Nonanemic Patients Do Not Benefit from Autologous Blood Donation Before Total Hip Replacement


Friedrich Boettner, MD

Assistant Attending Orthopaedic Surgeon, Hospital for Special Surgery
Assistant Professor of Orthopaedic Surgery, Weill Cornell Medical College

Thomas P. Sculco, MD

Attending Orthopedic Surgeon, Hospital for Special Surgery
Surgeon-in-Chief Emeritus, Hospital for Special Surgery
Professor of Orthopaedic Surgery, Weill Cornell Medical College

Eric I. Altneu, BA
Hospital for Special Surgery

Brendan A. Williams, AB
Columbia University, College of Physicians and Surgeons

Matthew Hepinstall, MD
Hospital for Special Surgery

Abstract

To avoid the potential risks of allogeneic transfusion during total hip arthroplasty (THA), the use of preoperative autologous blood donation (PABD) has been utilized. We performed a retrospective chart review of 283 patients undergoing THA that either donated 1 U of autologous blood (188 patients) or did not donate autologous blood before surgery (95 patients) in order to investigate the difference in postoperative transfusion rate (autologous and allogeneic), the incidence of allogeneic transfusion, and the difference in cost of each protocol. In addition, the study compared transfusion rates in patients with and without preoperative anemia (hemoglobin (Hb)#=#12.5 g/dL). At 0.75 transfusions per patient versus 0.22 transfusions per patient, the PABD patients had a significantly higher overall transfusion rate. PABD significantly reduced the need for allogeneic blood in anemic patients (Hb#=#12.5 g/dL) from 52.6% to 11.8%. PABD did not have the same affect in nonanemic patients (allogeneic transfusion rate 5.7% versus 4.0%). The study demonstrated that nonanemic patients undergoing THA do not benefit from PABD, but it is effective for anemic patients.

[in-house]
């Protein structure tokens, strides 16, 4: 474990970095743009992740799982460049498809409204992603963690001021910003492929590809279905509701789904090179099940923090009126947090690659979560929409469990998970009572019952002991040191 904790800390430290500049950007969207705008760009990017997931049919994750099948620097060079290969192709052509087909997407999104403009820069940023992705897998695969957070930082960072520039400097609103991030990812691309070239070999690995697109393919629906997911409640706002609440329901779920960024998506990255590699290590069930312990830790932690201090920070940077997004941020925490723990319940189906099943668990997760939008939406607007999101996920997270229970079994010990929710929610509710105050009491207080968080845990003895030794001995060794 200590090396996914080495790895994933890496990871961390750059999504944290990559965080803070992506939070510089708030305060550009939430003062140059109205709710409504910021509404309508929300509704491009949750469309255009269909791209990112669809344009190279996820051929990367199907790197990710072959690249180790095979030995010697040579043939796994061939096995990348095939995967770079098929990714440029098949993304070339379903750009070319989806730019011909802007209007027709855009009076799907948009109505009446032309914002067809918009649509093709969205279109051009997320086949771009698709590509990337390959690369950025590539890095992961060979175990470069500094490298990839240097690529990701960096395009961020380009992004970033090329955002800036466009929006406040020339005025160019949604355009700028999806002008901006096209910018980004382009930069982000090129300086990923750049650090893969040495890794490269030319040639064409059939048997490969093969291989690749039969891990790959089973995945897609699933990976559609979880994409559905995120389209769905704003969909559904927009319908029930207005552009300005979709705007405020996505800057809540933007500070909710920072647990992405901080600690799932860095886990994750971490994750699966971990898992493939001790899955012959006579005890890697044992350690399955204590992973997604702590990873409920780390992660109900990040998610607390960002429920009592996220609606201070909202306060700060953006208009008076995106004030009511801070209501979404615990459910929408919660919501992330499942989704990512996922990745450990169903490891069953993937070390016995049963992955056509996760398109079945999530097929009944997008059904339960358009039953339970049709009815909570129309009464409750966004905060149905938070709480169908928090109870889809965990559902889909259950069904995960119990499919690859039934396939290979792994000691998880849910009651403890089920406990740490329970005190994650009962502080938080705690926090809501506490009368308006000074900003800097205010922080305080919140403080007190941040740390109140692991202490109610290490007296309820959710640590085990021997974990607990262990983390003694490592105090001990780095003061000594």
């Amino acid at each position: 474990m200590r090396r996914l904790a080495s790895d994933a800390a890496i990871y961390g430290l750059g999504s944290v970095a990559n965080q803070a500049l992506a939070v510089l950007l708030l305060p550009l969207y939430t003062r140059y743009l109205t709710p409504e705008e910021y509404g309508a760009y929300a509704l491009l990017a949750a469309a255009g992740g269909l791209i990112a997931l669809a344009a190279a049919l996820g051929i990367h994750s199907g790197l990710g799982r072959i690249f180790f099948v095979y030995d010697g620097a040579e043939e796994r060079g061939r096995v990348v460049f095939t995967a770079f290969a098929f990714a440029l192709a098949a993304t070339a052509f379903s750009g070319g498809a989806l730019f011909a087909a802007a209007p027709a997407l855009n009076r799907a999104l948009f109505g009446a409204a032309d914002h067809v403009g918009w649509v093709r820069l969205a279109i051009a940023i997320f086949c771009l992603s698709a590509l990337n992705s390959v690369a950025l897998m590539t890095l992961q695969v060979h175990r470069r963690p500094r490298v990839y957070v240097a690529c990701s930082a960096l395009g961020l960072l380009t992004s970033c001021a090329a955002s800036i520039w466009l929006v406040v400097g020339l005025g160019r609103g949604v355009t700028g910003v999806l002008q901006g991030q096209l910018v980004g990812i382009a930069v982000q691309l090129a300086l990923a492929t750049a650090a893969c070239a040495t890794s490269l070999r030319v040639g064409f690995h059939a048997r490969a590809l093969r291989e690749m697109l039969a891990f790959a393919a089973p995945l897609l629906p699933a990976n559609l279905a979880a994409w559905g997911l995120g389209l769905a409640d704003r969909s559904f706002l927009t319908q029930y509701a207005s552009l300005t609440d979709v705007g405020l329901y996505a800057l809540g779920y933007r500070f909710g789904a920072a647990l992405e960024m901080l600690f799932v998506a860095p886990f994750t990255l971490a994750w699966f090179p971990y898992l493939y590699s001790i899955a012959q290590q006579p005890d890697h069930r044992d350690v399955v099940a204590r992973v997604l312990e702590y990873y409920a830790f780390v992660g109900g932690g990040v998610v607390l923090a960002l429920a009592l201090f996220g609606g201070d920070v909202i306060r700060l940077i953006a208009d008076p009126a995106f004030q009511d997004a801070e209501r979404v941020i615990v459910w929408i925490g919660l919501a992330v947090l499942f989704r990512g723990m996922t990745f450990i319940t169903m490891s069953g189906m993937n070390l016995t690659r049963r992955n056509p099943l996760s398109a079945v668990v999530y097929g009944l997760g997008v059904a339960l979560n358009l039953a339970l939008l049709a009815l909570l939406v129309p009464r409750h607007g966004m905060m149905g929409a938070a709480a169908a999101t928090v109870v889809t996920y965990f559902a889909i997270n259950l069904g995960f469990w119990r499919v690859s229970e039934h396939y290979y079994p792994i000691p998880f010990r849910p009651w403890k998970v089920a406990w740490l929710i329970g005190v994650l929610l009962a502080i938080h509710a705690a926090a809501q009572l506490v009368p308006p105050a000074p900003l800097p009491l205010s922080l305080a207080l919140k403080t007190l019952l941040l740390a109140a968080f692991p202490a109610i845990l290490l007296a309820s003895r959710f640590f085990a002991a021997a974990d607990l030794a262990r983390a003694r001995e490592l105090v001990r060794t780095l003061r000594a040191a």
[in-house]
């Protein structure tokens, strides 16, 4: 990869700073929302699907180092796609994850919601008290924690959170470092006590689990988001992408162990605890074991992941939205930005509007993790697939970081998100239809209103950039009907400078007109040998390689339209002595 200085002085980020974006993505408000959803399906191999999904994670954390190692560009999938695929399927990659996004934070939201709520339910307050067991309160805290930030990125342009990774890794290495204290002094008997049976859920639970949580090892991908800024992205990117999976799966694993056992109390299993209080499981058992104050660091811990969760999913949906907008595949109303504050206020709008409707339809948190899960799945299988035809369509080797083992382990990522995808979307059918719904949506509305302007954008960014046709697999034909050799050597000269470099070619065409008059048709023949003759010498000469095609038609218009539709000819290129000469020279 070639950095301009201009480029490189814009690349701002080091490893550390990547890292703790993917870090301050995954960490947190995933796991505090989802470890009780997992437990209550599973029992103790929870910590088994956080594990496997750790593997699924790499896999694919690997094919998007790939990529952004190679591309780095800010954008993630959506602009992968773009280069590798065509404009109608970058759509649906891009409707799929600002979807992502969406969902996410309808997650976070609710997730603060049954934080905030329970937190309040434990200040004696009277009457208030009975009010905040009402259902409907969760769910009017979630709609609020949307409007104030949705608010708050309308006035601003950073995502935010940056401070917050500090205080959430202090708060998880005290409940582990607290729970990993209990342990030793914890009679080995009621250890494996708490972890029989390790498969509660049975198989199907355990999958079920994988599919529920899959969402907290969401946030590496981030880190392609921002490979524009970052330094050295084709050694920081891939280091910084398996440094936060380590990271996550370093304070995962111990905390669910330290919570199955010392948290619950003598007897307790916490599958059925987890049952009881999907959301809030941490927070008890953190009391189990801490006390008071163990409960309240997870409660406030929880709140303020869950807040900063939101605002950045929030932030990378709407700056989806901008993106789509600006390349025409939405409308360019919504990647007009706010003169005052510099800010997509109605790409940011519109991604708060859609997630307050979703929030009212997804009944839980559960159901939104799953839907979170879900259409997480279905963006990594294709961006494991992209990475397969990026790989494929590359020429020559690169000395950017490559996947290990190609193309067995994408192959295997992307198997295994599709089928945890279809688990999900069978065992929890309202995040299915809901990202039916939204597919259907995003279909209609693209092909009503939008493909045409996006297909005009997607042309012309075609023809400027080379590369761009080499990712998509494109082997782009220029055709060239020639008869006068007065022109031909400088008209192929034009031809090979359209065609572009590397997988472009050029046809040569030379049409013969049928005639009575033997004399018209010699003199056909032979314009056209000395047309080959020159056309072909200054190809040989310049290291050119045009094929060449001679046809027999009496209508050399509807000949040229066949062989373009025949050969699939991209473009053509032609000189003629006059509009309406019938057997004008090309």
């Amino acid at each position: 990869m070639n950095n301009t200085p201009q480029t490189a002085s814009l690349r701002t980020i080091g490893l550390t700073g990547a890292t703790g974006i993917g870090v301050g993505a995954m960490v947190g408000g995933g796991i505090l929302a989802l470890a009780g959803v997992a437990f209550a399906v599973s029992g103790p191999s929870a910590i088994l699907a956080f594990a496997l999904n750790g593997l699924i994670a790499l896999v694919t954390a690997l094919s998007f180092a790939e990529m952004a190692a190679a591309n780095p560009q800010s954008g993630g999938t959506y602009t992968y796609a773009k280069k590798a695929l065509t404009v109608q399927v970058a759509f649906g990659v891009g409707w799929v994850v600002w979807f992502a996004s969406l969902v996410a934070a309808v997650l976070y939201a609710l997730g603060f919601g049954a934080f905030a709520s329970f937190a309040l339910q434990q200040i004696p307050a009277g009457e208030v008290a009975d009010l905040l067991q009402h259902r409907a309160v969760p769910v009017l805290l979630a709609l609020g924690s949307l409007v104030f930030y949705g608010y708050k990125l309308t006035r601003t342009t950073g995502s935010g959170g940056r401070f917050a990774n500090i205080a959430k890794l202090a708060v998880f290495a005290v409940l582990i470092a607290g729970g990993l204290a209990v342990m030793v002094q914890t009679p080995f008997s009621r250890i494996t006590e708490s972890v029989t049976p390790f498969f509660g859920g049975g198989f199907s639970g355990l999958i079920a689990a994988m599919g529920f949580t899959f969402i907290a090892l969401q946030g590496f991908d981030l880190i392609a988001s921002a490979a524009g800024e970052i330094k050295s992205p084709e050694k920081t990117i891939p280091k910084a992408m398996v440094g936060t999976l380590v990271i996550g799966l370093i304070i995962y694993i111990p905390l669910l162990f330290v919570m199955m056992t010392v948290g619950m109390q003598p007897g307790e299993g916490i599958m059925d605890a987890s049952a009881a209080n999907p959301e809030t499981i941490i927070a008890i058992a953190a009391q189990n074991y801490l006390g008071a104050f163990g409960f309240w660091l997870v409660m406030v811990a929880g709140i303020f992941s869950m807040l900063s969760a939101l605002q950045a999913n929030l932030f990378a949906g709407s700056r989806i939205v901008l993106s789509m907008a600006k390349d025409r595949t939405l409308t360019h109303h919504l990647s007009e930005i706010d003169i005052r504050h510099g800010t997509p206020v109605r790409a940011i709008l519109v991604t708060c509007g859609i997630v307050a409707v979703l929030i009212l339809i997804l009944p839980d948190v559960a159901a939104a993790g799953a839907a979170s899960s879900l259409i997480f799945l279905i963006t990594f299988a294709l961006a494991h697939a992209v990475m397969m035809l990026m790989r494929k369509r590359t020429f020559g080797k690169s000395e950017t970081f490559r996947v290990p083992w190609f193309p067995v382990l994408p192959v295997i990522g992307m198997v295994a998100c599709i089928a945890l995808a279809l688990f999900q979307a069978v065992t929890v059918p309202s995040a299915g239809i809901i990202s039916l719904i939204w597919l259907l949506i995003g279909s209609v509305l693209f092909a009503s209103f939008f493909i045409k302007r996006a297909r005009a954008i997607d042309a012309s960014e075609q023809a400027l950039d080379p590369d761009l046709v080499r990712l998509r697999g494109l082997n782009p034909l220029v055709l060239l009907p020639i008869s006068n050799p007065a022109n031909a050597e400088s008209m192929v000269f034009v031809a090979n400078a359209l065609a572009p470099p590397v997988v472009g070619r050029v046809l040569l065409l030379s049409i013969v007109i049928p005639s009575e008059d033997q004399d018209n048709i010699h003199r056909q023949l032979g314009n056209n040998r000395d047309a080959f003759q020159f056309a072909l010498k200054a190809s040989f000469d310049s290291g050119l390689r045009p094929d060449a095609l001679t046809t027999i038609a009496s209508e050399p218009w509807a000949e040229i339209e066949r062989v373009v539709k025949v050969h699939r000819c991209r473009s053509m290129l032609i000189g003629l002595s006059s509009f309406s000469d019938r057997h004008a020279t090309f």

This article appears in HSS Journal: Volume 6, Number 1.
View the full article at springerlink.com.

About the HSS Journal

HSS Journal, an academic peer-reviewed journal, is published twice a year, February and September, and features articles by internal faculty and HSS alumni that present current research and clinical work in the field of musculoskeletal medicine performed at HSS, including research articles, surgical procedures, and case reports.

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